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03 Jul 2018

Tactical Analysis: Brazil's balance and the Tite Effect

Tactical Analysis: Brazil's balance and the Tite
Effect

Brazil's only expectation going into a World Cup is to win the thing, and Tite has so far managed this pressure well.

REUTERS/David Gray

Brazil's quarter-final against Belgium will be their biggest test so far and this meeting pits arguably the two best sides remaining in the competition against each other.

Brazil put in an efficient performance against Mexico, causing various complaints from their fans across the globe. Some supporters believe a defensive collapse is just around the corner.

Neymar came in for some criticism after rolling around on the touchline. But given he provided the moment of inspiration to open the scoring in the Round of 16 match and also played a big part in the second goal, it is unlikely he will give it too much thought.

The diminutive playmaker makes things happen but he can do so thanks to a platform put in place by a wily manager and a number of highly gifted players who complement each other well in Tite's system.

Here's why Tite's system is proving so effective.

The Tite Effect

Brazil’s head coach, Tite, spent time away from management in 2014 — two years after his Corinthians side defeated Chelsea against the odds in the Club World Cup.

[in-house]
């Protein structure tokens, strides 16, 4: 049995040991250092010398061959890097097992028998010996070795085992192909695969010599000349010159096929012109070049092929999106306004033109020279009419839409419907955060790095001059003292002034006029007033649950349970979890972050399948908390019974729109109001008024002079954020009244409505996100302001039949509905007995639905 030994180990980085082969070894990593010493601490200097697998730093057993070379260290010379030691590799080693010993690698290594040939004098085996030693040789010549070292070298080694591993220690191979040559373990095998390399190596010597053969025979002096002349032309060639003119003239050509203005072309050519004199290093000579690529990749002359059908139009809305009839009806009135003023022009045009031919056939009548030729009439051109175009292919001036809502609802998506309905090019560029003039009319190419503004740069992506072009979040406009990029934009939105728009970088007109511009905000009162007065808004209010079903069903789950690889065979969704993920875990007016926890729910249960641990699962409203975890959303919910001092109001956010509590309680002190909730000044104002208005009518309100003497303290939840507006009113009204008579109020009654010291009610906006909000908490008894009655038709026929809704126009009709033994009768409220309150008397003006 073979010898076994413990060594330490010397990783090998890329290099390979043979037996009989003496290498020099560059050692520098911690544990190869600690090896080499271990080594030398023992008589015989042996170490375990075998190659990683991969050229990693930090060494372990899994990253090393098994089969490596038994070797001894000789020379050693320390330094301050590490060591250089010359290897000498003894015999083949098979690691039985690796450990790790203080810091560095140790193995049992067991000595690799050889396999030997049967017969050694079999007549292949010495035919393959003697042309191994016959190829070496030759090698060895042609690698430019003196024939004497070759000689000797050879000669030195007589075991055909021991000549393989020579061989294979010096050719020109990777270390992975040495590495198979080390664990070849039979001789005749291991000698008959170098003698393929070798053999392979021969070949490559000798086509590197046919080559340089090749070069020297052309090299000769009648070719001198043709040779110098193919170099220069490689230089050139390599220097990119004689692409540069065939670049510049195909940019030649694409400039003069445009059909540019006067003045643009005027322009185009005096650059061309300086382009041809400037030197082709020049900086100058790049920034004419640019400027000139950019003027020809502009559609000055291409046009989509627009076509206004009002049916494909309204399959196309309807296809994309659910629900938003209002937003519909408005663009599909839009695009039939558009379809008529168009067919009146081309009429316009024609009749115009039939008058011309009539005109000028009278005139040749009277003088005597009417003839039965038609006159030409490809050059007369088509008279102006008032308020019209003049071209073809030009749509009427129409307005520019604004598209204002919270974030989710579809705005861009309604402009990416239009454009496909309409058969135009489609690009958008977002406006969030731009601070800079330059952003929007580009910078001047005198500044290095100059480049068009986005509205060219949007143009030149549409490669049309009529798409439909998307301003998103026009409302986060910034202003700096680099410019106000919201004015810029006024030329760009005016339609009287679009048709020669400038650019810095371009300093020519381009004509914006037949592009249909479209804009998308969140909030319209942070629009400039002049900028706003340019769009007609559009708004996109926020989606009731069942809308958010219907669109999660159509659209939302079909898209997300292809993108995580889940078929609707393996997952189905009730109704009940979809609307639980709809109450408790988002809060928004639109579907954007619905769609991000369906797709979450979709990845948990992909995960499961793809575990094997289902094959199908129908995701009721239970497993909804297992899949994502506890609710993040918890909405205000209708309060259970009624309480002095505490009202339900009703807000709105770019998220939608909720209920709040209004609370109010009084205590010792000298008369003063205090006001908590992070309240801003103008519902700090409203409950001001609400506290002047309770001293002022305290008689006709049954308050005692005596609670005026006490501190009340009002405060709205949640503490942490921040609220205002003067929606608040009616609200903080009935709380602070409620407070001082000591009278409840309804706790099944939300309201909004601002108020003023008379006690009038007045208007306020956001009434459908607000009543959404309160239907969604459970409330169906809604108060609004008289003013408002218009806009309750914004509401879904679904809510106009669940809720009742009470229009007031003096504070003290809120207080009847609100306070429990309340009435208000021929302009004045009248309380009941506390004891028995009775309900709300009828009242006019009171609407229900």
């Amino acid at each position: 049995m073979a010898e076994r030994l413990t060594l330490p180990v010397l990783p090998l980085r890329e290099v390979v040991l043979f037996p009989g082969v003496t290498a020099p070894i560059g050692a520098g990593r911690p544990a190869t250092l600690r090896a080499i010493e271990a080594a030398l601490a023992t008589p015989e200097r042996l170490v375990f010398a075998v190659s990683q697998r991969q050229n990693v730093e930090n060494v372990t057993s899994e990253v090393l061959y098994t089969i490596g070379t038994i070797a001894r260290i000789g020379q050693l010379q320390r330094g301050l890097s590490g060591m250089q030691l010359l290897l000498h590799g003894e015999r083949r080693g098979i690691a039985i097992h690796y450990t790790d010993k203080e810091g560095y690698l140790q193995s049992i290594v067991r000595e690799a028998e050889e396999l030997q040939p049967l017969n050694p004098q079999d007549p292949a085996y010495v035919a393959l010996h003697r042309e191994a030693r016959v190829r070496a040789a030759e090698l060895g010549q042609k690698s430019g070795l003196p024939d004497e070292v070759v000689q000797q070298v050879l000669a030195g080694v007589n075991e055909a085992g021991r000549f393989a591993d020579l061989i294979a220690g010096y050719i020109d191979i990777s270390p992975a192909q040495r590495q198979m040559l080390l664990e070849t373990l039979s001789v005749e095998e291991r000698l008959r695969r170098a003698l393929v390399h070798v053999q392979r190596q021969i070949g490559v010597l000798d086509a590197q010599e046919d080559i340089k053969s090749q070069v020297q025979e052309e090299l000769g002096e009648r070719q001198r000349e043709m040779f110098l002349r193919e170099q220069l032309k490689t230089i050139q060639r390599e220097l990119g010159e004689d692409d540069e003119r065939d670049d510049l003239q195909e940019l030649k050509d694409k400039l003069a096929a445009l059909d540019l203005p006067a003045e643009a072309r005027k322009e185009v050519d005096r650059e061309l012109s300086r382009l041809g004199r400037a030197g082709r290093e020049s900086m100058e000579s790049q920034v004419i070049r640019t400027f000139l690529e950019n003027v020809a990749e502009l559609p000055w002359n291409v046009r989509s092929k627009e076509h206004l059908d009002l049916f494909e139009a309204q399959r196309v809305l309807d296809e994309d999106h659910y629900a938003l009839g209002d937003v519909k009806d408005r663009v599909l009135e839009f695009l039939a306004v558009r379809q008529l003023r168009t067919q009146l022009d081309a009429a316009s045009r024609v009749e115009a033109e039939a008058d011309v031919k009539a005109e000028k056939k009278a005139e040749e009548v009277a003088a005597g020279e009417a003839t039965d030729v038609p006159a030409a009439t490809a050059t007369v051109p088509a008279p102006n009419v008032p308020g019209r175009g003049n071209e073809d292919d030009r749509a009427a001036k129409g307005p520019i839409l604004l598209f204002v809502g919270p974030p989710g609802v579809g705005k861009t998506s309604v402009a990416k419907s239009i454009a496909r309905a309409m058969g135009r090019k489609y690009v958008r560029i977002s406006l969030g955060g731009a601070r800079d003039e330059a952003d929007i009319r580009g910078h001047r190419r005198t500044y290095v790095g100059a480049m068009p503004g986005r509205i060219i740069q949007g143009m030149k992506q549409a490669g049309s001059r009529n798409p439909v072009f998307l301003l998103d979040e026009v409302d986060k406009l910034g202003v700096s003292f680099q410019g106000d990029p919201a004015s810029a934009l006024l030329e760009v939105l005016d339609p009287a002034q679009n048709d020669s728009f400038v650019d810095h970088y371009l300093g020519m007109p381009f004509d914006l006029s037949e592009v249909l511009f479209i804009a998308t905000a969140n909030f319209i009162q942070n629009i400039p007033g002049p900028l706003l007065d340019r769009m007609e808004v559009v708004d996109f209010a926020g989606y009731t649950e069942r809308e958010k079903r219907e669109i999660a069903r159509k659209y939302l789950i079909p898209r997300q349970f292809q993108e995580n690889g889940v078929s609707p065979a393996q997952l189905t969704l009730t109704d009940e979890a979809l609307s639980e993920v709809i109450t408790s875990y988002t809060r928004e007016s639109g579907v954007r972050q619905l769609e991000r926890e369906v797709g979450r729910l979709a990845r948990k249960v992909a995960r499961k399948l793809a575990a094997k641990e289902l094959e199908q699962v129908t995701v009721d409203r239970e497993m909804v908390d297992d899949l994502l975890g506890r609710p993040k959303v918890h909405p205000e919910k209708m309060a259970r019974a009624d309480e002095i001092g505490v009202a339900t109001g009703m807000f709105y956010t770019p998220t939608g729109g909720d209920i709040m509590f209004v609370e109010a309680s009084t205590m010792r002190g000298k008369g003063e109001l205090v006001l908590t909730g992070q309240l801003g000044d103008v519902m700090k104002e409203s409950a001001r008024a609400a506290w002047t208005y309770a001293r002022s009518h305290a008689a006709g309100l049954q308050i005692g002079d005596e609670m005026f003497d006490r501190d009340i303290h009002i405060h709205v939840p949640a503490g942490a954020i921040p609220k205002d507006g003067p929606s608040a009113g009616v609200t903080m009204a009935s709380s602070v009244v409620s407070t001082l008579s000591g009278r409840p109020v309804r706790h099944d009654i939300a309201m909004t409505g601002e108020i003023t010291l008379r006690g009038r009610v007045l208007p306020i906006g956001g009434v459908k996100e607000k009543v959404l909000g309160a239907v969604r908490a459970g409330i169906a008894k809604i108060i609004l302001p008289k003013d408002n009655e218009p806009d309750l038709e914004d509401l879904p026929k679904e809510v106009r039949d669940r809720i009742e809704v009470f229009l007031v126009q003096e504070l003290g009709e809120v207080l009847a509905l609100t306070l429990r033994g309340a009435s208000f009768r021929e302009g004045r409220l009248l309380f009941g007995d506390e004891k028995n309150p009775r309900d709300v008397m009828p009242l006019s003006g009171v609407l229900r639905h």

He visited the old continent to expand his horizons to prepare for the Brazil job which would surely be his after the 2014 World Cup — a tournament which he also absorbed. (In the end, the CBF gave the job to Dunga before eventually seeing sense and appointing Tite in June 2016).

While on sabbatical in Europe, Tite studied the way the game is played by the top clubs and also the way top bosses go about their business in terms of man management. 

REUTERS/Michael Dalder

Soaking up the ideas of the likes of Carlo Ancelotti, Zinedine Zidane and Arsene Wenger, Tite adopted an attitude not dissimilar to his opposite number in the last sixteen clash, Mexico’s Juan Carlos Osorio, who had been influenced by the English game during time spent studying at Liverpool John Moores University.

When applying outside influences to a national team, it’s also important to retain a good chunk of the country’s own identity. Though the current version of Brazil is some way from the mythical view of the all singing, all dancing Jogo Bonito Brazil, it is the closest it has been to this stereotype in a long time.

Tite imparts his own influences on his players with man management skills which may be unmatched in the world of football. He picks the players he trusts, the players who deserve to be there, and then supports them to the hilt, especially in public.